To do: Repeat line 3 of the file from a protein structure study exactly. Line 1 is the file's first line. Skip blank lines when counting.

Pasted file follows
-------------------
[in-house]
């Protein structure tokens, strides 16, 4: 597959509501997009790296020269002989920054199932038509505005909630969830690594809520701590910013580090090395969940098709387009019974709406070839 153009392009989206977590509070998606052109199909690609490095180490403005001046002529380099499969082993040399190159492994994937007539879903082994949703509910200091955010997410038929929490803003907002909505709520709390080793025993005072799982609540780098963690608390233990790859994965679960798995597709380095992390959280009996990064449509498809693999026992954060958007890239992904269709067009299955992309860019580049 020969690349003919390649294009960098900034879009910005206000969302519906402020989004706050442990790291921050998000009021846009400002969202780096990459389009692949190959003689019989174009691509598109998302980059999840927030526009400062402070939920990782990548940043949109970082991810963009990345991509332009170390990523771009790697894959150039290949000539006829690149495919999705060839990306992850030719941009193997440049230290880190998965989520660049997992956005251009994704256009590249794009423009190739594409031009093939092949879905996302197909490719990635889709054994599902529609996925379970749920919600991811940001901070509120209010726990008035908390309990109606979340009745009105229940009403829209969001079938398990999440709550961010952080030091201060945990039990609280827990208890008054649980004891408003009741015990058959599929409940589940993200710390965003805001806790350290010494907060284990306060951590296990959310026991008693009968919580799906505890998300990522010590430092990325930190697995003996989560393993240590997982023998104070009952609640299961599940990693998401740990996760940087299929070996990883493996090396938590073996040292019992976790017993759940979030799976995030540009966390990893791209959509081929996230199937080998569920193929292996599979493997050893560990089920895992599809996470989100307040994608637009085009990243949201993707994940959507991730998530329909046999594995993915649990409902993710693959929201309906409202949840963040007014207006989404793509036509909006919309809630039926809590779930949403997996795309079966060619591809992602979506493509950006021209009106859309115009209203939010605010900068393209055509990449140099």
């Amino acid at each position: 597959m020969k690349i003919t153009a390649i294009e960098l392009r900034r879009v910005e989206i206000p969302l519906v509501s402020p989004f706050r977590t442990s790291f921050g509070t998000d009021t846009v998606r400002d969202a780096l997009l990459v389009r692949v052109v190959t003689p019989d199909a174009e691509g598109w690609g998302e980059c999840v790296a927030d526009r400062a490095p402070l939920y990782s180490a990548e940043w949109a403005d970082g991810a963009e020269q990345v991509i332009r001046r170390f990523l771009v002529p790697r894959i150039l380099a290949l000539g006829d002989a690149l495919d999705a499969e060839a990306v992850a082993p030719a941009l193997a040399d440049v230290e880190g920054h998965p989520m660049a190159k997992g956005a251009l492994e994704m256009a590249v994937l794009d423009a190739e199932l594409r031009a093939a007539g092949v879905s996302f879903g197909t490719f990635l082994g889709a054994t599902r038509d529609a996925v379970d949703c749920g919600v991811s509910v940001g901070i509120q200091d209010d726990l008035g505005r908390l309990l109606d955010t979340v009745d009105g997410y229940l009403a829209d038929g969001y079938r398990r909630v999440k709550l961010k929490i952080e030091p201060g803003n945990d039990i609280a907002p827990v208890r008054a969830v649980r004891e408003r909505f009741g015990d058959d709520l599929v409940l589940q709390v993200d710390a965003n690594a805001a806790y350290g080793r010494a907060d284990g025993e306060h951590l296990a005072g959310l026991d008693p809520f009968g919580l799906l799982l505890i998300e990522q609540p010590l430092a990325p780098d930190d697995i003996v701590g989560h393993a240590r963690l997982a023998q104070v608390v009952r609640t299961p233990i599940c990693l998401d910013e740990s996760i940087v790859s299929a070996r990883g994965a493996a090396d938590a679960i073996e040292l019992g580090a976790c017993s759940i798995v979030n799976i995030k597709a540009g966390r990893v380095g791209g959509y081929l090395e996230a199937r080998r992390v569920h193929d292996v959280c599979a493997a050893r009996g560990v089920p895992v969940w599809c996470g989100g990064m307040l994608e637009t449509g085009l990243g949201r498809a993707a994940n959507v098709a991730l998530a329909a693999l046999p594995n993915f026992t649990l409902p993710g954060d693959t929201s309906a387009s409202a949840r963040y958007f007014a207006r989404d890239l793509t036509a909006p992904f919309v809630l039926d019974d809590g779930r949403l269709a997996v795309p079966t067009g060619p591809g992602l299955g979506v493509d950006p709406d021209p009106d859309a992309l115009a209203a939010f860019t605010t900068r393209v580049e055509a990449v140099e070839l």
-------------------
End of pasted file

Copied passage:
């Amino acid at each position: 597959m020969k690349i003919t153009a390649i294009e960098l392009r900034r879009v910005e989206i206000p969302l519906v509501s402020p989004f706050r977590t442990s790291f921050g509070t998000d009021t846009v998606r400002d969202a780096l997009l990459v389009r692949v052109v190959t003689p019989d199909a174009e691509g598109w690609g998302e980059c999840v790296a927030d526009r400062a490095p402070l939920y990782s180490a990548e940043w949109a403005d970082g991810a963009e020269q990345v991509i332009r001046r170390f990523l771009v002529p790697r894959i150039l380099a290949l000539g006829d002989a690149l495919d999705a499969e060839a990306v992850a082993p030719a941009l193997a040399d440049v230290e880190g920054h998965p989520m660049a190159k997992g956005a251009l492994e994704m256009a590249v994937l794009d423009a190739e199932l594409r031009a093939a007539g092949v879905s996302f879903g197909t490719f990635l082994g889709a054994t599902r038509d529609a996925v379970d949703c749920g919600v991811s509910v940001g901070i509120q200091d209010d726990l008035g505005r908390l309990l109606d955010t979340v009745d009105g997410y229940l009403a829209d038929g969001y079938r398990r909630v999440k709550l961010k929490i952080e030091p201060g803003n945990d039990i609280a907002p827990v208890r008054a969830v649980r004891e408003r909505f009741g015990d058959d709520l599929v409940l589940q709390v993200d710390a965003n690594a805001a806790y350290g080793r010494a907060d284990g025993e306060h951590l296990a005072g959310l026991d008693p809520f009968g919580l799906l799982l505890i998300e990522q609540p010590l430092a990325p780098d930190d697995i003996v701590g989560h393993a240590r963690l997982a023998q104070v608390v009952r609640t299961p233990i599940c990693l998401d910013e740990s996760i940087v790859s299929a070996r990883g994965a493996a090396d938590a679960i073996e040292l019992g580090a976790c017993s759940i798995v979030n799976i995030k597709a540009g966390r990893v380095g791209g959509y081929l090395e996230a199937r080998r992390v569920h193929d292996v959280c599979a493997a050893r009996g560990v089920p895992v969940w599809c996470g989100g990064m307040l994608e637009t449509g085009l990243g949201r498809a993707a994940n959507v098709a991730l998530a329909a693999l046999p594995n993915f026992t649990l409902p993710g954060d693959t929201s309906a387009s409202a949840r963040y958007f007014a207006r989404d890239l793509t036509a909006p992904f919309v809630l039926d019974d809590g779930r949403l269709a997996v795309p079966t067009g060619p591809g992602l299955g979506v493509d950006p709406d021209p009106d859309a992309l115009a209203a939010f860019t605010t900068r393209v580049e055509a990449v140099e070839l």